The Eastern Post & City Chronicle
Saturday, 31 March 1888.
ATTACK ON A DRESSMAKER.
It is alleged that on Wednesday morning, just after midnight, a desperate attempt to murder a young dressmaker, named Ada Wilson, was made at Bow. The scene of the attempt is No. 19, Maidman Street, Burdett Road, a thoroughfare lying just on the south side of the Bow Road.
At the hour named a couple of young women rushed up to some police-constables on duty outside the Royal Hotel, and said that a woman was being murdered. Two constables immediately ran to the house indicated, and there found a young woman, named Ada Wilson, lying in the passage, bleeding profusely from a fearful wound in the throat. She was sent to the hospital, and was there ascertained to be in a dangerous condition; in fact, it is thought impossible she can recover. She, however, so far recovered as to give a statement of what had occurred, and a description of the would-be murderer. From that statement it would appear that she was about to retire to rest, when she heard a knock at the door. Upon going there she found a total stranger waiting, who demanded money from her, adding that if she did not at once produce the cash she had but a few moments to live. She refused to give the money, and the man at once drew from his pocket a clasp-knife, with which he stabbed her twice in the throat.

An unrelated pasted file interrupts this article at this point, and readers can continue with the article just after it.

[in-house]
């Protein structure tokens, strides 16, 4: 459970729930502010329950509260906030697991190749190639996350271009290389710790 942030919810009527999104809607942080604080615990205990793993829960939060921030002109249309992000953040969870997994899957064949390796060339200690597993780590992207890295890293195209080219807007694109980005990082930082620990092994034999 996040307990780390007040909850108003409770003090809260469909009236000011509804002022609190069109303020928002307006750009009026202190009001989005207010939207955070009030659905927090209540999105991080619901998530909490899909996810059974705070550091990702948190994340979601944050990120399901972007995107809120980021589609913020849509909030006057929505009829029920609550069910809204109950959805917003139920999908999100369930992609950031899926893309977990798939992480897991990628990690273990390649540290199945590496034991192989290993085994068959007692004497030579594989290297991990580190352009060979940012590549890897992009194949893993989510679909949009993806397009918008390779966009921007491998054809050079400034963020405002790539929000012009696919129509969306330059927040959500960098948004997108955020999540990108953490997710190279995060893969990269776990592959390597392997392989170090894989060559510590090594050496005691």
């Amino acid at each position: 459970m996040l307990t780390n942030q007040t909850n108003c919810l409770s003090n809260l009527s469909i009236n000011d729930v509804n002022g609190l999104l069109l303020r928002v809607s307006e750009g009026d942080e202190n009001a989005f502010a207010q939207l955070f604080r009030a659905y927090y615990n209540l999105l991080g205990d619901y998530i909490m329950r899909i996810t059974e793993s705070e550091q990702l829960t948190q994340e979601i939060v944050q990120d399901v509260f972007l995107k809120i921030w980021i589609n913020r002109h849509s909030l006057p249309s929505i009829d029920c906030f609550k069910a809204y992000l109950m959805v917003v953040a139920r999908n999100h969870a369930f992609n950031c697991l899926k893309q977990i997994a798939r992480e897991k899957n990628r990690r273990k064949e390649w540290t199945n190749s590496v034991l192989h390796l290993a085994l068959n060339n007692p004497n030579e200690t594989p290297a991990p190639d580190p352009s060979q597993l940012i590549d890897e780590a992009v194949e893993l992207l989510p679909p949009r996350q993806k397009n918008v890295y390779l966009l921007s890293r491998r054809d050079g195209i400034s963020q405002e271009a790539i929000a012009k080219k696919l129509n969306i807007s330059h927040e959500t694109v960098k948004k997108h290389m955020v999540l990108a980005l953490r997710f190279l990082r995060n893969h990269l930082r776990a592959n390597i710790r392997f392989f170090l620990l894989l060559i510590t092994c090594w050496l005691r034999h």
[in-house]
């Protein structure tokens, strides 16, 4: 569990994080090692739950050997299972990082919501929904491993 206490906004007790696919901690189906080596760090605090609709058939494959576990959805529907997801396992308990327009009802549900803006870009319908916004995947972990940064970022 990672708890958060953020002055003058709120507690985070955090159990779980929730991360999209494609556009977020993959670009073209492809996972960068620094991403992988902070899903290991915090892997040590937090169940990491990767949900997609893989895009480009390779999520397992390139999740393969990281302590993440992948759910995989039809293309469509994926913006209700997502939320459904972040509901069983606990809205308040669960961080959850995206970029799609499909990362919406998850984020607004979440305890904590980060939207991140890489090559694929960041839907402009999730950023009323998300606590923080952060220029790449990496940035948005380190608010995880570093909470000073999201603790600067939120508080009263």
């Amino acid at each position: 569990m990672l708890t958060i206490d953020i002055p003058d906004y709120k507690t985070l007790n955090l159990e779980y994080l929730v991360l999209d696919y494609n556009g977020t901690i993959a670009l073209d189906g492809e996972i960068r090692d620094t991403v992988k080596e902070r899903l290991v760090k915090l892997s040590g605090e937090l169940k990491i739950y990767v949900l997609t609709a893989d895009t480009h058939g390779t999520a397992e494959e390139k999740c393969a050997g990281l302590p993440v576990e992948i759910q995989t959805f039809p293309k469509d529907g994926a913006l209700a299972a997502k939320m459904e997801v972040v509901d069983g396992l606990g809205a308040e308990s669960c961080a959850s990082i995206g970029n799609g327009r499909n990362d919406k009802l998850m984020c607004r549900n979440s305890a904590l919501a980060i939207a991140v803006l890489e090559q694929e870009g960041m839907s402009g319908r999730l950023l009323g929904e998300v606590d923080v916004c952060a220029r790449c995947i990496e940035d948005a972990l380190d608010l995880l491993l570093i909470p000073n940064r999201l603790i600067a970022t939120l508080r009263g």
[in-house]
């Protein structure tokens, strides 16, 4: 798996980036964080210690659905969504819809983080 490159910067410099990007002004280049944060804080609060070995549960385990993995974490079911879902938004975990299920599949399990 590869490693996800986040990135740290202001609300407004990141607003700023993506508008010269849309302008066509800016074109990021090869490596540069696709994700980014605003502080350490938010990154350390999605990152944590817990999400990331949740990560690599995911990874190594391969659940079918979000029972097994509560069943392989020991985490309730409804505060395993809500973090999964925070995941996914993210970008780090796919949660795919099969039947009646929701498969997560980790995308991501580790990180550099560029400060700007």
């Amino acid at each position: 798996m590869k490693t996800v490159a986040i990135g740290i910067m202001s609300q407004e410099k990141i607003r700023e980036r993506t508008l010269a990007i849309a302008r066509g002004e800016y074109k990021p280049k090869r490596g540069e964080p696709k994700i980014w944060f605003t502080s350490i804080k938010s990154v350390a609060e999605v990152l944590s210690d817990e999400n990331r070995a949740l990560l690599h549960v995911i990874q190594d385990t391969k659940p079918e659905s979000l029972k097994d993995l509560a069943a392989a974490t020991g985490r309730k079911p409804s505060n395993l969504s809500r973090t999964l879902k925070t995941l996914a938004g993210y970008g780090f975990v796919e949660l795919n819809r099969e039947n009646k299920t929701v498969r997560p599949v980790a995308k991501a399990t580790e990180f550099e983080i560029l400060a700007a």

Rose Bierman, a young Jewess, lodging at 9, Maidmans Street, made the following statement on Wednesday afternoon:- "Ada Wilson, the injured woman, is the occupier of the house, but at the time of the outrage she was under notice to quit. I knew Mrs. Wilson as a married woman, although I had never seen her husband. Last evening she came into the house accompanied by a male companion, but whether he was her husband or not I could not say. She has often had visitors to see her, but I have rarely seen them myself, as Mrs. Wilson lives in the front room, her bedroom being just at the back, adjoining the parlour. My mother and I occupy two rooms upstairs. Well, I don't know who the young man was, but about midnight I heard the most terrible screams one can imagine. Running downstairs I saw Mrs. Wilson, partially dressed, wringing her hands and crying, 'Stop that man for cutting my throat! He has stabbed me!' She then fell fainting in the passage. I saw all that as I was coming downstairs, but as soon as I commenced to descend I noticed a young fair man rush to the front door and let himself out. He did not seem somehow to unfasten the catch as if he had been accustomed to do so before. He had a light coat on, I believe. I don't know what kind of wound Mrs. Wilson has received, but it must have been deep, I should say, from the quantity of blood in the passage. I do not know what I shall do myself. I am now 'keeping the feast,' and how can I do so with what has occurred here? I am now going to remove to other lodgings."